Hello everyone!

I've been trying to solve this one problem the whole day, and even after all of the hints in the book I still can't solve it.

It says a ribbon is run around the box so that it makes a complete loop as shown in the diagram. The ribbon rests tightly against the box all way round. If the box is 60cm*30cm*15cm, how long will the ribbon be?

I have attached the diagram, and a picture of the ribbon rolled out into a straight line below.

I feel like I'm almost there, but I can never find the exact lenght for the second leg of the triangle.

2. Originally Posted by Coach
Hello everyone!

It says a ribbon is run around the box so that it makes a complete loop as shown in the diagram. The ribbon rests tightly against the box all way round. If the box is 60cm*30cm*15cm, how long will the ribbon be?
...
I've attached a sketch of the box. It is cut open and layed out into the plane.

Equal letters indicate the same vertex that means $\displaystyle B_1, B_2, B_3$ are labels of the same vertex B.

The black lines are the actual ribbon around the box. The black lines have the same length as the red one.

The length of the red line is calculated by:

$\displaystyle r = \sqrt{(30+15)^2+60^2} = 75$

Therefore the total length is 150

3. Originally Posted by earboth
I've attached a sketch of the box. It is cut open and layed out into the plane.

Equal letters indicate the same vertex that means $\displaystyle B_1, B_2, B_3$ are labels of the same vertex B.

The black lines are the actual ribbon around the box. The black lines have the same length as the red one.

The length of the red line is calculated by:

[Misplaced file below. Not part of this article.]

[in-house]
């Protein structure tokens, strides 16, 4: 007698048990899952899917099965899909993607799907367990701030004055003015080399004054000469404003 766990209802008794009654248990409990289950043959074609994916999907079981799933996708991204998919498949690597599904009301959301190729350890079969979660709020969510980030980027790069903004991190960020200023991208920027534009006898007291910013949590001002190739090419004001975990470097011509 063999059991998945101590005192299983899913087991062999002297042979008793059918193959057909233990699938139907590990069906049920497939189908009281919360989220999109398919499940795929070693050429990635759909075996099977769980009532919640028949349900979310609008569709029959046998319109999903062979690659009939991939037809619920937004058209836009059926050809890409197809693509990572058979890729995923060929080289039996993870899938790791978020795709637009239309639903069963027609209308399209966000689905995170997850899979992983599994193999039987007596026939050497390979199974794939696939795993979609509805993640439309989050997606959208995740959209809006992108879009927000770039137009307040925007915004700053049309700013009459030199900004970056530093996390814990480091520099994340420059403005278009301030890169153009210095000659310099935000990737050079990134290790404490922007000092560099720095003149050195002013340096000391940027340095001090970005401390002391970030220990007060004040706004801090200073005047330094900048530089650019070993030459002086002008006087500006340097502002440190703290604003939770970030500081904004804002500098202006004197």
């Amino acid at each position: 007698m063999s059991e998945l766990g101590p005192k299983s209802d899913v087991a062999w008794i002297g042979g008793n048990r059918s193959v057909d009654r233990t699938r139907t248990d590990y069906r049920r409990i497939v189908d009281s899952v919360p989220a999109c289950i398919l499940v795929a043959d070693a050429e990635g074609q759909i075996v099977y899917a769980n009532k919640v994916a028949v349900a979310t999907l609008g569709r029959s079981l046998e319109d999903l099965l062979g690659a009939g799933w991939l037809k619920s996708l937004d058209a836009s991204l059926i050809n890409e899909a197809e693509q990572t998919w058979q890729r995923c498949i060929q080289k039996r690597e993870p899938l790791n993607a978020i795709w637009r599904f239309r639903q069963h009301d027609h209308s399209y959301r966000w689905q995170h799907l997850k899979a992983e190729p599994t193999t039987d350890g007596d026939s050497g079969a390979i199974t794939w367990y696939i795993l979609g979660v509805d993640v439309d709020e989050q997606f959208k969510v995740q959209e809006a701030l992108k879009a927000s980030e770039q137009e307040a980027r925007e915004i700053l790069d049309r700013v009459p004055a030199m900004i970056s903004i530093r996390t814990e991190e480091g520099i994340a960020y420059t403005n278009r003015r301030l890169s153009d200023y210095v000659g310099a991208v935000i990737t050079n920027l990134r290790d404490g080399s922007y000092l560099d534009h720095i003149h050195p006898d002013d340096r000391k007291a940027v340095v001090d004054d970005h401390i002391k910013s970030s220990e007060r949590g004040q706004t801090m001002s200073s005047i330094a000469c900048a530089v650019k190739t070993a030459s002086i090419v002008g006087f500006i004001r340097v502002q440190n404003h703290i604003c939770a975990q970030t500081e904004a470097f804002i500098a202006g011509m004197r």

$\displaystyle r = \sqrt{(30+15)^2+60^2} = 75$

Therefore the total length is 150

Thank you, but according to my lesson notes the right answer is 191 cm.

Won't there be two pieces left in the corners of each of the large rectangles?

Because I thought that one could first unravel the ribbon into a single line, and then use Pythagoras to calculate the hypotenuse.

4. Originally Posted by Coach
Thank you, but according to my lesson notes the right answer is 191 cm.
A) Won't there be two pieces left in the corners of each of the large rectangles?
B) Because I thought that one could first unravel the ribbon into a single line, and then use Pythagoras to calculate the hypotenuse.
to A): The complete ribbon consists of 8 parts. I've numerated these parts in your drawing of the box and in my sketch of the flattened surface of the box.

to B) It is possible of course to stretch out the ribbon in one piece. For me it was easier to draw if I take 2 halfs of the ribbon.

I've made a mistake when I calculated the length of the legs of the right triangle. The length of the red line is:

$\displaystyle l = \sqrt{(30+15)^2+(60+15)^2} =\sqrt{7650}\approx 87.464..$

So to me the total length of the ribbon is 174.929 cm